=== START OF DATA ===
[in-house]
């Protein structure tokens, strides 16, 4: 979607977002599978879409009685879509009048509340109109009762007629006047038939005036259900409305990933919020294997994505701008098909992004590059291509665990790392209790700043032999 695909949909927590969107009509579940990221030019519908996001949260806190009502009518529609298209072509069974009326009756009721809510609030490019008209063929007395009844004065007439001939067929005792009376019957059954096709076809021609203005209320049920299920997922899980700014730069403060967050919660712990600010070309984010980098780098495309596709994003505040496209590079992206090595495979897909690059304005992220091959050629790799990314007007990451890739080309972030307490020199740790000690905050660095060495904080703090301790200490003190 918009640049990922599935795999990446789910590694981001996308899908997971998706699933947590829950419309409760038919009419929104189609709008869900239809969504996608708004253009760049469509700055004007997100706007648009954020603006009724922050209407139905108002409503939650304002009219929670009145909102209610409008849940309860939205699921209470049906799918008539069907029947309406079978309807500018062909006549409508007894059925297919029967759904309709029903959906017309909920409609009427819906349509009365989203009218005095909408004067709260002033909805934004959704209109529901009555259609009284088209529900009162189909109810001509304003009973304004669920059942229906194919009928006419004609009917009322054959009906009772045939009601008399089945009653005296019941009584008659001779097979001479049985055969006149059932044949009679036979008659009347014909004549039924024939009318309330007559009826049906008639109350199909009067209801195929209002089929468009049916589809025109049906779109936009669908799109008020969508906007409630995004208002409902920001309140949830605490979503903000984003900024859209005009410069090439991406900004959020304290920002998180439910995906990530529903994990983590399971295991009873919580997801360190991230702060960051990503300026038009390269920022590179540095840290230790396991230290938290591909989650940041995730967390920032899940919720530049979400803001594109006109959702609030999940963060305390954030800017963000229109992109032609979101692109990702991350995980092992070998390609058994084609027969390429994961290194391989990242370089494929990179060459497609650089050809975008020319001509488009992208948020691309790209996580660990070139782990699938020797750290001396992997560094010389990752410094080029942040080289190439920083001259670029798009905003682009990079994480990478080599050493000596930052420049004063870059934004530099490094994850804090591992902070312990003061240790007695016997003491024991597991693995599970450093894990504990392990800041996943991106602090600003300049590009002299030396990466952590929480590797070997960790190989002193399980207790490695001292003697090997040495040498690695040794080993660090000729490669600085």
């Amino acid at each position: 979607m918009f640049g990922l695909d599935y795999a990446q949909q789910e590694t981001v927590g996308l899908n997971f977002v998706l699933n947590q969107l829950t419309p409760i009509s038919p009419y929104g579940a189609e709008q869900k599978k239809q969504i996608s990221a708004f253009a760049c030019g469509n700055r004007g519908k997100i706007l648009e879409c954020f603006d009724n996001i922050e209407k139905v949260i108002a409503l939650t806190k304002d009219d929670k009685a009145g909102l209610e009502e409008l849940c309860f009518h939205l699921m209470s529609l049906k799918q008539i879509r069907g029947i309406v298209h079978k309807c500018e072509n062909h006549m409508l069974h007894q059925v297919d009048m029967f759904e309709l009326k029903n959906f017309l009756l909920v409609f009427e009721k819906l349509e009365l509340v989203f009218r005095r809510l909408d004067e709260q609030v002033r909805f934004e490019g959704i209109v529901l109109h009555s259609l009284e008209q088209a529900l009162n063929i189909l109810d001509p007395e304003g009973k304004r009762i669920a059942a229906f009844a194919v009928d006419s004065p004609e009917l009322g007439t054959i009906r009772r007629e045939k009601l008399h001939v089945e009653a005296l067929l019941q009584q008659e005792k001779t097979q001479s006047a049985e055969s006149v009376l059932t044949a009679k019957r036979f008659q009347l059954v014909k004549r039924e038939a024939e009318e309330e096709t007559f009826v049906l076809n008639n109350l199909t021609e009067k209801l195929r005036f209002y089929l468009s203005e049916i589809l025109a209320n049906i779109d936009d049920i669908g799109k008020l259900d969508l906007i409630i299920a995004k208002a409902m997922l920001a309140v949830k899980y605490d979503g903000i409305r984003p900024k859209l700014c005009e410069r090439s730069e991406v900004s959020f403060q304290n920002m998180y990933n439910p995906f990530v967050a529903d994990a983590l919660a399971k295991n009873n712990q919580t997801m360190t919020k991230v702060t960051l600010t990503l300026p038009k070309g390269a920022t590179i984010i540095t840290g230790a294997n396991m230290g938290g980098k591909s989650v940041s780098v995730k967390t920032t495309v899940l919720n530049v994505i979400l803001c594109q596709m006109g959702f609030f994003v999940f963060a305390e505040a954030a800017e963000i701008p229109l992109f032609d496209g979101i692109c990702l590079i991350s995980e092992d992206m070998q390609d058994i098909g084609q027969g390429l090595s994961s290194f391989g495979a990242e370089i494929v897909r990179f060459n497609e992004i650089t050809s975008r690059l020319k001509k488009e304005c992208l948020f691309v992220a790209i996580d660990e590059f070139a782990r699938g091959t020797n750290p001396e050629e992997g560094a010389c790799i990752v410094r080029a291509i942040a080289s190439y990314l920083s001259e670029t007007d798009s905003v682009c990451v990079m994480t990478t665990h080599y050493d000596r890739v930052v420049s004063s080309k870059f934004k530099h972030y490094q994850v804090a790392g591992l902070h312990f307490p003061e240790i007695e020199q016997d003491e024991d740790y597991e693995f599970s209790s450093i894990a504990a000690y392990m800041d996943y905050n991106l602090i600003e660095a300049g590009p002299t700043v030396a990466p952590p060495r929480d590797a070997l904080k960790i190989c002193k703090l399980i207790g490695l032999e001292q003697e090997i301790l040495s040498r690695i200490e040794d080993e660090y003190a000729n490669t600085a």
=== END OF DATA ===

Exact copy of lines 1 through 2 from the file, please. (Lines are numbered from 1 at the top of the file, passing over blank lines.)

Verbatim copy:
[in-house]
């Protein structure tokens, strides 16, 4: 979607977002599978879409009685879509009048509340109109009762007629006047038939005036259900409305990933919020294997994505701008098909992004590059291509665990790392209790700043032999 695909949909927590969107009509579940990221030019519908996001949260806190009502009518529609298209072509069974009326009756009721809510609030490019008209063929007395009844004065007439001939067929005792009376019957059954096709076809021609203005209320049920299920997922899980700014730069403060967050919660712990600010070309984010980098780098495309596709994003505040496209590079992206090595495979897909690059304005992220091959050629790799990314007007990451890739080309972030307490020199740790000690905050660095060495904080703090301790200490003190 918009640049990922599935795999990446789910590694981001996308899908997971998706699933947590829950419309409760038919009419929104189609709008869900239809969504996608708004253009760049469509700055004007997100706007648009954020603006009724922050209407139905108002409503939650304002009219929670009145909102209610409008849940309860939205699921209470049906799918008539069907029947309406079978309807500018062909006549409508007894059925297919029967759904309709029903959906017309909920409609009427819906349509009365989203009218005095909408004067709260002033909805934004959704209109529901009555259609009284088209529900009162189909109810001509304003009973304004669920059942229906194919009928006419004609009917009322054959009906009772045939009601008399089945009653005296019941009584008659001779097979001479049985055969006149059932044949009679036979008659009347014909004549039924024939009318309330007559009826049906008639109350199909009067209801195929209002089929468009049916589809025109049906779109936009669908799109008020969508906007409630995004208002409902920001309140949830605490979503903000984003900024859209005009410069090439991406900004959020304290920002998180439910995906990530529903994990983590399971295991009873919580997801360190991230702060960051990503300026038009390269920022590179540095840290230790396991230290938290591909989650940041995730967390920032899940919720530049979400803001594109006109959702609030999940963060305390954030800017963000229109992109032609979101692109990702991350995980092992070998390609058994084609027969390429994961290194391989990242370089494929990179060459497609650089050809975008020319001509488009992208948020691309790209996580660990070139782990699938020797750290001396992997560094010389990752410094080029942040080289190439920083001259670029798009905003682009990079994480990478080599050493000596930052420049004063870059934004530099490094994850804090591992902070312990003061240790007695016997003491024991597991693995599970450093894990504990392990800041996943991106602090600003300049590009002299030396990466952590929480590797070997960790190989002193399980207790490695001292003697090997040495040498690695040794080993660090000729490669600085």